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FDA Panel Approves Drug for Rare Colorectal Cancer

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WebMD Health News

Dec. 14, 1999 (Washington) -- A new approach for treating a deadly, inherited form of colorectal cancer took a major step toward approval Tuesday following a recommendation by an advisory committee to the FDA. The drug, Celebrex (celecoxib), got the OK from the Oncologic Drugs Advisory Committee as an additional therapy to control familial adenomatous polyposis (FAP), a disease in which there is a growth of precancerous polyps in the colon. The vote was 14 in favor and 1 against approval.

Manufactured by G.D. Searle and Co., Celebrex is widely used as a painkiller. "It's a step. This is an agent that clearly reduces polyps, and the postmarketing studies are going to be the really significant ones [and] will tell patients how much benefit they're likely to get," acting panel chair Derek Raghavan, MD, of the University of Southern California, tells WebMD.

In a trial on 83 patients, 400 mg of Celebrex was compared to placebo among those with FAP. After six months, gastroenterologists looked at videotapes and pictures of the colons of the treatment groups to determine if the drug inhibited the growth of hundreds or thousands of precancerous growths in the colon, which characterize the condition.

A count of polyps marked by "tattoos" at the beginning of the study shows that Celebrex was about 25% more effective than the placebo in keeping polyps in check. Currently, there are no FDA-approved drugs for FAP.

Speaking for the drug, Ernest Hawk, MD, of the Division of Cancer Prevention at the National Cancer Institute (NCI), says patients in the study also experienced reductions in polyp size ranging from about 30% to 80% while taking the drug. NCI is collaborating with Searle in researching Celebrex for a variety of tumors including cancers of the esophagus, skin, and throat, says Gary Gordon, MD, director of cancer prevention and treatment at Searle.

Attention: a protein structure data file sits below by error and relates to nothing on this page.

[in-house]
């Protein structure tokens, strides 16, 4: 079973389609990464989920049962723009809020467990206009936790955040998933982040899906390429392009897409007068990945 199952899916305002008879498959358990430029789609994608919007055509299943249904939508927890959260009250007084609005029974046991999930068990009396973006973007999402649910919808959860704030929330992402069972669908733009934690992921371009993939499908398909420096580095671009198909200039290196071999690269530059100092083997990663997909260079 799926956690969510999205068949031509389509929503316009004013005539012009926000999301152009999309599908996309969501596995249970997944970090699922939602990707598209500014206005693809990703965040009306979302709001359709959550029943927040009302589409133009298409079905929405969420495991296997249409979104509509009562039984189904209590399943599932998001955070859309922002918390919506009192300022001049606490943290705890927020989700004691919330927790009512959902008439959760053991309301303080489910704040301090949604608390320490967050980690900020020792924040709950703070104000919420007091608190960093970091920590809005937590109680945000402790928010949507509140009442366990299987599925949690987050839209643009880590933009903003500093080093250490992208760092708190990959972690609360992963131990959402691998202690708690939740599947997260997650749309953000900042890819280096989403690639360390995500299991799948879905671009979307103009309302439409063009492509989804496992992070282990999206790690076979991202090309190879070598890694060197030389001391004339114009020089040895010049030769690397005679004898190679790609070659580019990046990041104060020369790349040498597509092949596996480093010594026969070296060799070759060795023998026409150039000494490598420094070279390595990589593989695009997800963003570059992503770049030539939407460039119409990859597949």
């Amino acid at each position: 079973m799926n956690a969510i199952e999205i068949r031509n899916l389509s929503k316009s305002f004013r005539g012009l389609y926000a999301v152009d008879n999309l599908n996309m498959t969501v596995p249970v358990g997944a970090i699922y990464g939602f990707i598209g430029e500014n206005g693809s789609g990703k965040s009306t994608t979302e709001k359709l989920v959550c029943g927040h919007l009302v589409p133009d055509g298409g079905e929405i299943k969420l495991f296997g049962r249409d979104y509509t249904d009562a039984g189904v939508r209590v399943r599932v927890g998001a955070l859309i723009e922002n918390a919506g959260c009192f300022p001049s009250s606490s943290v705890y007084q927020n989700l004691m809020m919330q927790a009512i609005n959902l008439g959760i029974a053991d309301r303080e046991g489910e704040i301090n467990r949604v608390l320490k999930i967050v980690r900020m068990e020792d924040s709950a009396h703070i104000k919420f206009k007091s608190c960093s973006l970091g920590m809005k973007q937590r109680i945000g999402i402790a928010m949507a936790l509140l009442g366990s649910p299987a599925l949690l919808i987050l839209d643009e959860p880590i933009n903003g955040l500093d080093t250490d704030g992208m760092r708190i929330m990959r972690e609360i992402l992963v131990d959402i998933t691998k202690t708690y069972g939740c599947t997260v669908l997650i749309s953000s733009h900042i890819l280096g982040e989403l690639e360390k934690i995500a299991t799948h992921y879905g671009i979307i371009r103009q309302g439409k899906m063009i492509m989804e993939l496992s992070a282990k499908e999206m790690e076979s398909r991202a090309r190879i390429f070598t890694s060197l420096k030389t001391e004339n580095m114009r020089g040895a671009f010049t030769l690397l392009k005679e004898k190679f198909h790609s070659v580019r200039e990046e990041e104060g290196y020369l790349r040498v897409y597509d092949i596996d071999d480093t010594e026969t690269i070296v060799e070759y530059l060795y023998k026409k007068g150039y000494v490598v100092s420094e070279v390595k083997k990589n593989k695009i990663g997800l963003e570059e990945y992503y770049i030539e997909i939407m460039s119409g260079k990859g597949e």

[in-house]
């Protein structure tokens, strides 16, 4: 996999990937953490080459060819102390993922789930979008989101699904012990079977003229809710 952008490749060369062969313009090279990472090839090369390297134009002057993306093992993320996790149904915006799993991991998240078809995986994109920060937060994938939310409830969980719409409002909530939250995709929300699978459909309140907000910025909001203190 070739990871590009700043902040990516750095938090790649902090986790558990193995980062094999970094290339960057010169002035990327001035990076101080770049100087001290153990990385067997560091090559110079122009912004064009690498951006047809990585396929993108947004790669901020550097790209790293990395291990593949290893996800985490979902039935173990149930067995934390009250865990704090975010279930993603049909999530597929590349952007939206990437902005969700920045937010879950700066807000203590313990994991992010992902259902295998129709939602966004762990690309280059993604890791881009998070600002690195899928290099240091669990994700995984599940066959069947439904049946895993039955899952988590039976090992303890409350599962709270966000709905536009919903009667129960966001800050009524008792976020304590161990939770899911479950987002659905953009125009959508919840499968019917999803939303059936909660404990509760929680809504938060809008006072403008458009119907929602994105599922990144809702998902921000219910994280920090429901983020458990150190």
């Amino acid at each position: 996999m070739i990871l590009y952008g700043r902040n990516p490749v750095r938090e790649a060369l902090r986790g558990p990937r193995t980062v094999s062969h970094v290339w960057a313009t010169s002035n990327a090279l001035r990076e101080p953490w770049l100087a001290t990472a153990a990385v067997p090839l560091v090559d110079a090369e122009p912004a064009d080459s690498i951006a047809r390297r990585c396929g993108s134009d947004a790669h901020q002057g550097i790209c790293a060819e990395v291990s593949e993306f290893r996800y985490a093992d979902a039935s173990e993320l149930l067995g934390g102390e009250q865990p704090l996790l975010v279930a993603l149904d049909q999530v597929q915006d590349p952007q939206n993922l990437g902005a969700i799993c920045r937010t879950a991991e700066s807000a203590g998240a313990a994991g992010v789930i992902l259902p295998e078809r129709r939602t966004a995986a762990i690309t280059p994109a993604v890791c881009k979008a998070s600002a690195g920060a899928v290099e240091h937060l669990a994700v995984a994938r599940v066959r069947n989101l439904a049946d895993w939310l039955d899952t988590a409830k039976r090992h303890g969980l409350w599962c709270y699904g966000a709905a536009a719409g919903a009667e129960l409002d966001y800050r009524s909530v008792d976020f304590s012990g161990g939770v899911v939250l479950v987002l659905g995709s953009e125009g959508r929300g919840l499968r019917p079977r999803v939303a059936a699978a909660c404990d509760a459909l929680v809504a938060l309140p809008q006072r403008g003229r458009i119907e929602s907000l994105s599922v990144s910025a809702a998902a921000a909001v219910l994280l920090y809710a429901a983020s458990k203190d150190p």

Celebrex was generally well tolerated. However, one patient had a severe allergic reaction to the drug.

The hope is that since Celebrex appears to inhibit polyp growth, the drug would delay the need for polyp removal or, ultimately, surgery to treat colorectal cancer. Although only one in 10,000 people will get FAP, it has a devastating effect. Left untreated, almost 90% of those with the genetic error go on to develop cancer by age 45.

The FDA reviewers agreed that Celebrex works as an addition to other treatment, but raised questions about the drug's long-term effectiveness, specifically whether the treatment would ultimately reduce the development of colorectal cancers or the need for corrective surgeries. The company is conducting follow-up studies to find out if Celebrex actually works against cancer.

The agency is also concerned some doctors might delay life-saving surgeries for patients taking Celebrex. "I think the FDA has a good track record in making information clear. If doctors read the information, they won't be confused," says Raghavan.

Earlier studies with non-steroidal anti-inflammatory drugs indicate they may help FAP patients in their battle to delay cancer progression, but they can also cause intestinal bleeding. Approved a year ago for the treatment of arthritis and osteoarthris, Celebrex sales have already exceeded a billion dollars. The so-called "super aspirin" works by inhibiting cyclooxygenase-2 (Cox-2), an enzyme linked to pain, while sparing a related body chemical that protects the gastrointestinal tract.

Celebrex is getting a priority review by the FDA for FAP, and action on the drug is expected by the end of the year. The agency generally, but not always, follows the recommendations of its advisory panels.

 

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